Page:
A useful analogy may be found among Chinese Americans. First generation
Chinese in the U.S., i.e., those who came to the U.S. as adults, often
send their American born children to Chinese school. Chinese school is
not rigorous -- usually, it is on Saturday or after school. Children
learn to count in Chinese and write a few characters, but hardly not
enough to read even a Chinese children's book. But this superficial study
of Chinese is enough to remind the child that s/he is of Chinese heritage,
and is different from other Americans.
Chinese Americans who were sent to Chinese school and Chinese Americans
who did not go are usually very different in self-perception. Even if a
child attended an all-white suburban school, s/he would see a roomful or
buildingfull of Chinese kids one day a week. That child's perception of
her/his cultural identity is far different, and stronger than that of a
child whose parents spoke English at home, nor was sent to Chinese school.
In this sense, Jewish American kids' study of Hebrew is comparable to
Chinese American kid's study of CHinese. Both are nominal, superficial
exposure to languages and cultures, but are enough to make the kids feel
that they are different from the other kids, that they have a unique
Therefore, comparing Hebrew to Chinese language is productive.
Yiddish was used by European Jews and Jews all over the world UNTIL World
War II, when most of the Yiddish speakers were killed in the Holocaust or
dispersed. So it is no surprise that your Jewish friend's parents in the
Midwest do not use Yiddish. But probably the grandparents or the
great-grandparents, whichever generation arrived from Europe, used
Yiddish. Many Americans, not even many Jewish Americans, know how
prevalent Yiddish used to be.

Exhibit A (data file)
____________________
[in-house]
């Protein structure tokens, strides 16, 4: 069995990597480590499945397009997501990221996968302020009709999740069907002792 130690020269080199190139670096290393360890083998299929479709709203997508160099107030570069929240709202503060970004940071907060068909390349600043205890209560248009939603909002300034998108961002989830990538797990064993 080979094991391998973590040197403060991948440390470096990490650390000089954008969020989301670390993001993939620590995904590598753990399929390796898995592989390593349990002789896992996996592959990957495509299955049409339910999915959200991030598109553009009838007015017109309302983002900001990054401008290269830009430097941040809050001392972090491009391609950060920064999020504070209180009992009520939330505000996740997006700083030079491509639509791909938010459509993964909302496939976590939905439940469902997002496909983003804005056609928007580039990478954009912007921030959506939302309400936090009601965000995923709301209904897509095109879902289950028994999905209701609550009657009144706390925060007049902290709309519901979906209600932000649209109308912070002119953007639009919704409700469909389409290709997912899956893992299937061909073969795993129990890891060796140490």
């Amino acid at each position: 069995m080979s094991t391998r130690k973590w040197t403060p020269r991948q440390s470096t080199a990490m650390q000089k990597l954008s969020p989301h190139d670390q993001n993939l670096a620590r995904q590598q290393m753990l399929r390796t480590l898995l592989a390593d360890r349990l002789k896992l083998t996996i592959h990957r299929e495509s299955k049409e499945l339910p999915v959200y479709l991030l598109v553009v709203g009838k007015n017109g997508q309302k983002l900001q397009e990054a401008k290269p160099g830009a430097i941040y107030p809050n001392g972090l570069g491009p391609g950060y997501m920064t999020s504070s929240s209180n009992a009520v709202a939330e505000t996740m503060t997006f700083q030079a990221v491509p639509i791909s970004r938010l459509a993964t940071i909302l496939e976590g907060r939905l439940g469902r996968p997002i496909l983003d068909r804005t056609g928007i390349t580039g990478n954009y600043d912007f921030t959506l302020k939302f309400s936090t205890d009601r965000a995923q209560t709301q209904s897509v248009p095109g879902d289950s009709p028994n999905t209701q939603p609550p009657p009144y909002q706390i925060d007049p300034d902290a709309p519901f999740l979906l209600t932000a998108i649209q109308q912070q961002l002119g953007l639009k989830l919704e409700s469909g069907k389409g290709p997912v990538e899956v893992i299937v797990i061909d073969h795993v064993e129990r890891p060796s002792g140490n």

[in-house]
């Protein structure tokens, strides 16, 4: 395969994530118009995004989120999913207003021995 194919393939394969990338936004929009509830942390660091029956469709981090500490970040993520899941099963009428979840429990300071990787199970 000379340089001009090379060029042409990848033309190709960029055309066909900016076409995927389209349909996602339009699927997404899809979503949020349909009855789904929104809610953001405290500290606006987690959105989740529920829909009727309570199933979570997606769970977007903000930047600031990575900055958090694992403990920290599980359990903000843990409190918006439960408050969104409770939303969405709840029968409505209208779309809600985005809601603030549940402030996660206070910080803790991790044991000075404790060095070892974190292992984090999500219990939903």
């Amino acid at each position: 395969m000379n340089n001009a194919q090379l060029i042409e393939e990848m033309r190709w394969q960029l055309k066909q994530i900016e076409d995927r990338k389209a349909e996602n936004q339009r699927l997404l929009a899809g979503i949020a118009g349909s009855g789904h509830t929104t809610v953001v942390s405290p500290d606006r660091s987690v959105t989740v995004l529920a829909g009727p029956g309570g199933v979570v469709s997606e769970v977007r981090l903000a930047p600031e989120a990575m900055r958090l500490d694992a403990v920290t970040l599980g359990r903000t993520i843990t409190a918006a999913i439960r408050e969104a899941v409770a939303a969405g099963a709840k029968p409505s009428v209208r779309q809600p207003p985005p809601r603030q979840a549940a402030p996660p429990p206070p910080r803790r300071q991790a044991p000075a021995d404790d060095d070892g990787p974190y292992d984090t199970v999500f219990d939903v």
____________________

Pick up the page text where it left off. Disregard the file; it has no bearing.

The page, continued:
One explanation for the amnesia regarding Yiddish may be that after
the Holocaust, the surviving Jews no longer wanted to use Yiddish, which
had distinguished them from the Christians, who persecuted JEws because
they were different, alien.
Yiddish was widely used in New York up to the 1920s and 1930s by recently
arrived European JEws. Yiddish became obsolete in New York when most of
the speakers, who came to New York from Europe as adults, died of old age.
Their children preferred to speak English.
When we discuss Jews in New York, we must not confuse New York Jews of the
1920s with today's orthodox Jews. Today's orthodox Jews come from Eastern
Europe. In the 19th century, in Eastern Europe,the orthodox sects were
founded by Jews who were unhappy with how Jewish culture was becoming
diluted in Poland, due to urbanization, intermarriage, social mobility,
cultural assimilation, etc.
The founders of orthodox sects wanted to go back to the "golden past," a
time when Judaism was pure and Jewish people diligently observed the
rituals and customs. It is highly debatable whether Judaism ever had such
a glorious past. But what matters is that the founders wanted "purify"
Judaism by returning to old ways. Orthodox Judaism, therefore, is a type
of nostalgia, a yearning for the good old days. And it is a relatively
new sect, and has not been in existence forever.
The orthodox Jews began wearing the hats and the jackets with tails
because that is what the Polish aristocracy wore - this dress has been
preserved to this day. That is why today the orthodox Jews in New York
look antiquated - it is because they are wearing 19th century clothes in
the 1990s. And they speak Yiddish. Walk in the orthodox Jewish business
districts of New York, and you will hear Yiddish.
What does any of this have to do with Hakka?
I believe Jewish history is relevant because I see many parallels to how
Chinese-Americans or dispersed Hakka have expressed or demonstrated
similar tendencies. Examples are the attempts to name famous people who
are Hakka, suggest historical figures who may have been Hakka, etc. Isn't
this a search for a golden past, when Hakka were "united, whole"? And our
attempts to reconstruct Hakka dialects, when many of us clearly have
little contact with the language.
Why does it matter whether we are Hakka or no longer Hakka? Somehow it
does matter to me, and I am trying to learn why. Writing helps to process
thoughts and clean up sloppy logic. I hope I wasn't too pedantic.
from Yuki Tung, who is thankful
for the Internet